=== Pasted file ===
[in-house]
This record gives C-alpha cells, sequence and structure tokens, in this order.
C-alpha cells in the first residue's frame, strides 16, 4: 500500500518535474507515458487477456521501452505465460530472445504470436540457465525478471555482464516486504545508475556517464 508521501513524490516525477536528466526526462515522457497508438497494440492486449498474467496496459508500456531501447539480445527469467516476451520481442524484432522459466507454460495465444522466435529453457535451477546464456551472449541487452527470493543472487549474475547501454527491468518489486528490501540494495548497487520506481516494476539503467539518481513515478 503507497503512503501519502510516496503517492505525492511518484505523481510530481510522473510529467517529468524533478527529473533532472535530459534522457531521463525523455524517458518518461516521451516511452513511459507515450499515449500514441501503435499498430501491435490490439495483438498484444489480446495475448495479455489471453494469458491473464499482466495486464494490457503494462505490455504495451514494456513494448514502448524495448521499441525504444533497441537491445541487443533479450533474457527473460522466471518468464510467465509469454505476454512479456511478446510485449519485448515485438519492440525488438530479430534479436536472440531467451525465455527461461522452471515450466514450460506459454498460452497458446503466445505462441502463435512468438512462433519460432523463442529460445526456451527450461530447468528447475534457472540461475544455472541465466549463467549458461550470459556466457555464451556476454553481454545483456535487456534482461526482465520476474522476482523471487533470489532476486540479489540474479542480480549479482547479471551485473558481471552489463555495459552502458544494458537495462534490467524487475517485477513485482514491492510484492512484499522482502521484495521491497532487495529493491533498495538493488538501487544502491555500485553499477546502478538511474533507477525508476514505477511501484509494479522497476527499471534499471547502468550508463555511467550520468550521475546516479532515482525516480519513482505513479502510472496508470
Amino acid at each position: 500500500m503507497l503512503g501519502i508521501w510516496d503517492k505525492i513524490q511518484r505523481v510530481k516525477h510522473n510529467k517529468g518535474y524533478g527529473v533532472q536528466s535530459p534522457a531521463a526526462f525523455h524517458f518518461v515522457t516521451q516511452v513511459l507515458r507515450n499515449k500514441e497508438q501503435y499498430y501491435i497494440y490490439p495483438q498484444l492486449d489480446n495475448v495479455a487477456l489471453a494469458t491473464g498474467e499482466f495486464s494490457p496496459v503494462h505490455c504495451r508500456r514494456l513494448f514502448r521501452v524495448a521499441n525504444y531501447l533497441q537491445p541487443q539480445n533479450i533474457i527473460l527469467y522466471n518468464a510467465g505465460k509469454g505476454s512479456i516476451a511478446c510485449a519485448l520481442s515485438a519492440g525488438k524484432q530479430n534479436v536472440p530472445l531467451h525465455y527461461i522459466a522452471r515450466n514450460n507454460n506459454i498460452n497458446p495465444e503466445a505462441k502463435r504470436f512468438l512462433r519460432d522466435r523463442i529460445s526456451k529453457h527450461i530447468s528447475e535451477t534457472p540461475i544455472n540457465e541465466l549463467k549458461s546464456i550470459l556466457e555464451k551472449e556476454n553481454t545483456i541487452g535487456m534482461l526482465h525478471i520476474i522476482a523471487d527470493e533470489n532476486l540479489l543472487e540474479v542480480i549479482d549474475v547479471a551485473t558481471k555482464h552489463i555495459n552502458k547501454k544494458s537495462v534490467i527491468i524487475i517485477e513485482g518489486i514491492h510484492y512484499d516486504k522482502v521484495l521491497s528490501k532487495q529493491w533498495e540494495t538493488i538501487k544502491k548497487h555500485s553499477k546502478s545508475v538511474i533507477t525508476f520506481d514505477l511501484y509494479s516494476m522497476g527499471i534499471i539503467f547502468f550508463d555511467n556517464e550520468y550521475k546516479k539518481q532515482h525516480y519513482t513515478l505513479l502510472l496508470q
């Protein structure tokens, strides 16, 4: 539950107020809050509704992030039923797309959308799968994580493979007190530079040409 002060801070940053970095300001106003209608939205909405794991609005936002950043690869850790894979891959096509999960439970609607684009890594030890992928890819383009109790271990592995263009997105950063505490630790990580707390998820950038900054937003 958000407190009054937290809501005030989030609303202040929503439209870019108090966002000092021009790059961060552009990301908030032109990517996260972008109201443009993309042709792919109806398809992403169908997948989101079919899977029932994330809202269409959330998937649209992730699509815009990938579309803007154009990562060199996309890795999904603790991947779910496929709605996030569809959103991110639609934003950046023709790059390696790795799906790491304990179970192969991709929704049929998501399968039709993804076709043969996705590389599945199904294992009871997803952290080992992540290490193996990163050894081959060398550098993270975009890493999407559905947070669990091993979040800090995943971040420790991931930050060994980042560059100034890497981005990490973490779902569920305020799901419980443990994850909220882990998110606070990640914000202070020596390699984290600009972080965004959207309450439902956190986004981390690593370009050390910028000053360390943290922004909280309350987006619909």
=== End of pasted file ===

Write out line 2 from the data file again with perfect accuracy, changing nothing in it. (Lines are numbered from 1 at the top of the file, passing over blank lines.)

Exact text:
This record gives C-alpha cells, sequence and structure tokens, in this order.